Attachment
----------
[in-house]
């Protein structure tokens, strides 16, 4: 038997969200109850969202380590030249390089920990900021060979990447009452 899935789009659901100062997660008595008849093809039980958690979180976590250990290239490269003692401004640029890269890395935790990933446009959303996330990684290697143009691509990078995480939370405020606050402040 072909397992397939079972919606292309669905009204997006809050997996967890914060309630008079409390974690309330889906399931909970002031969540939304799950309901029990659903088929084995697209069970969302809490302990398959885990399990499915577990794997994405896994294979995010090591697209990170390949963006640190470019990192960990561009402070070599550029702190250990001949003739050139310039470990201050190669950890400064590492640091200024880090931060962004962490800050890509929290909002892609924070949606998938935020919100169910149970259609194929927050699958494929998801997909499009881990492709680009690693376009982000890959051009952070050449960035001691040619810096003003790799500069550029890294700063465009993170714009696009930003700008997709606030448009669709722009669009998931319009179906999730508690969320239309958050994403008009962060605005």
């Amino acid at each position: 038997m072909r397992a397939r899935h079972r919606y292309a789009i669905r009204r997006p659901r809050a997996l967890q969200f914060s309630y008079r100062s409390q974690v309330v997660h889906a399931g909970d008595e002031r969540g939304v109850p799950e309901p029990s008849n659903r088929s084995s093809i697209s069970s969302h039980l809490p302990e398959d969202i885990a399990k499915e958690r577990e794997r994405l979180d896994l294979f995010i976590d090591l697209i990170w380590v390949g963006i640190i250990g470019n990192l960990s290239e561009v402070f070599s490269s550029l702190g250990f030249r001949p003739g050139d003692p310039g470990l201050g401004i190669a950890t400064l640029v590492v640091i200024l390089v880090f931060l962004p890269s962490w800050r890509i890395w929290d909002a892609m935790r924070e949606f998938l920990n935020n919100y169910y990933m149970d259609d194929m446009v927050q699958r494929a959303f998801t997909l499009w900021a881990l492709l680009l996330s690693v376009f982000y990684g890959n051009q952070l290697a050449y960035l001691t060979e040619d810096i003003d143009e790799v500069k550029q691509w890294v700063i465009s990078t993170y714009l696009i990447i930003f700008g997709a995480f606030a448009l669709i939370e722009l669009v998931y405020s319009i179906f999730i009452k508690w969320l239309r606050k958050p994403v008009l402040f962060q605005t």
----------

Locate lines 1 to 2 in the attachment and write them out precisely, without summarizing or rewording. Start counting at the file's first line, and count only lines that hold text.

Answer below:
[in-house]
């Protein structure tokens, strides 16, 4: 038997969200109850969202380590030249390089920990900021060979990447009452 899935789009659901100062997660008595008849093809039980958690979180976590250990290239490269003692401004640029890269890395935790990933446009959303996330990684290697143009691509990078995480939370405020606050402040 072909397992397939079972919606292309669905009204997006809050997996967890914060309630008079409390974690309330889906399931909970002031969540939304799950309901029990659903088929084995697209069970969302809490302990398959885990399990499915577990794997994405896994294979995010090591697209990170390949963006640190470019990192960990561009402070070599550029702190250990001949003739050139310039470990201050190669950890400064590492640091200024880090931060962004962490800050890509929290909002892609924070949606998938935020919100169910149970259609194929927050699958494929998801997909499009881990492709680009690693376009982000890959051009952070050449960035001691040619810096003003790799500069550029890294700063465009993170714009696009930003700008997709606030448009669709722009669009998931319009179906999730508690969320239309958050994403008009962060605005």